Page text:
As I was experimenting with game balance, I realized that I wouldn’t be getting solid results and data this week since I needed to have a medium where I can test game balance first. So I’ve come up with 2 initial game projects to conduct experiments on in the following weeks. This initial work over-head has shaken my confidence a bit, because I realized I would have to first create a solid medium to conduct my research on.
Turn-based Rock Paper Scissors with upgrades and action cards.
This is a game of Super Rock Paper Scissors made in Unity using C#.
How does it work?
Each round has 2 stages, manage & attack. In the manage stage the player can play an action card, upgrade the attack or defense power of one of their weapons (Rock, Paper, Scissor), or buy an action card. Upgrading weapons and buying action cards consume coins.
Coins are based on the damage you deal to your opponent. For example if you attack opponent with your Scissor that has an attack score of 2.0 and your opponent chooses Paper that has a defense score of 1.0, you will gain 2.0-1.0 = 1.0 coin.
Score is calculated similar to coins, with two differences:
- You only earn 1 point for each interaction you win
- Score points cannot be spent, the game ends when one player reacher a certain score
Action Cards There are many action cards you can buy and play.
Some examples are:
Add 0.5 attack score to one of your weapons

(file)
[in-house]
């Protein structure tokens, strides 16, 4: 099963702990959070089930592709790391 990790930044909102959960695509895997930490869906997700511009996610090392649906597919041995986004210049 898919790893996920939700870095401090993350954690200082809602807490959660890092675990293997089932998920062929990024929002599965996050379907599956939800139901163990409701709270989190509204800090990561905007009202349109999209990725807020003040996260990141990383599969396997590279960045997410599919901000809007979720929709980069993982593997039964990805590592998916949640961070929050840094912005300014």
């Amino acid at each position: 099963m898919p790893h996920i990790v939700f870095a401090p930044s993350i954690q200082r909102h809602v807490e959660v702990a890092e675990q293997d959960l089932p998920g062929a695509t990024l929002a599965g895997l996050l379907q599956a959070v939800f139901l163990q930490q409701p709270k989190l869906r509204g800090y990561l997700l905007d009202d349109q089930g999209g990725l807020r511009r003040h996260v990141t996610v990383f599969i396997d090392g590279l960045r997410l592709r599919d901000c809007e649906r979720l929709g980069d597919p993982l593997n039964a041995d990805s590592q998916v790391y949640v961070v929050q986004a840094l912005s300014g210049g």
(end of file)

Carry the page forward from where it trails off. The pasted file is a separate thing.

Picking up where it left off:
Add 0.5 defense score to one of your weapons
Decrease one of opponent’s weapon’s defense score by 0.5 defense next turn
Decrease one of opponent’s weapon’s defense score to 50% next turn
Stun the enemy next turn if you win the interaction
Cleanse any effects you may be under next turn
You also gain a 1.5 attack score card whenever you reach a score multiple of 5.
Why Rock, Paper, Scissors?
Balancing a turn-based strategy requires many iterationgs of playtesting; however, it is one of the easier genres of video games to be tested using automated tools. Turn based strategy games allow for restricted parameter tuning, where an AI can play the game for you and answer some isolated questions such as:
Is Starting Conditions Fair?
Is the playing field symmetric? As in, does one player benefit from starting on one side or with one set of preferences. (eg Black and White pieces in chess)
Does the game reward long-term or short-term resource management? A greedy agent that focuses on short term benefit analysis on a single score function can help with answering this question.
Is the outcome known long before the game’s end?
Are there states in the game where the winnder is determined long before the game ends. This can be tested with agents that play the game from a certain point into the gameplay. The win rates and strategies can then be analyzed.
How powerful is a given action or combination of actions?
Is there an overpowered or underpowered strategy that completely breaks the game dynamics?
This is a Metroid-like platformer game made in Unity using C#.
Why a platformer game?
Platformer games, or single-player games in general, are tricker to balance since the fun factor less depends on power balances of certain moves and interactions with other players and more depends on arbitrarily defined “fun” parameters.
For example, it is hard to quantify so-called the “goodness” of the location of an obstacle in a platformer game.
I aimed to work on these two games in parallel, because I think they make a good contrast of limitations of automation and playtesting.
In the following weeks, I plan to polish these games and make them debugging-friendly, so that the games can be started from any stated and controlled and tweaked by bots easily.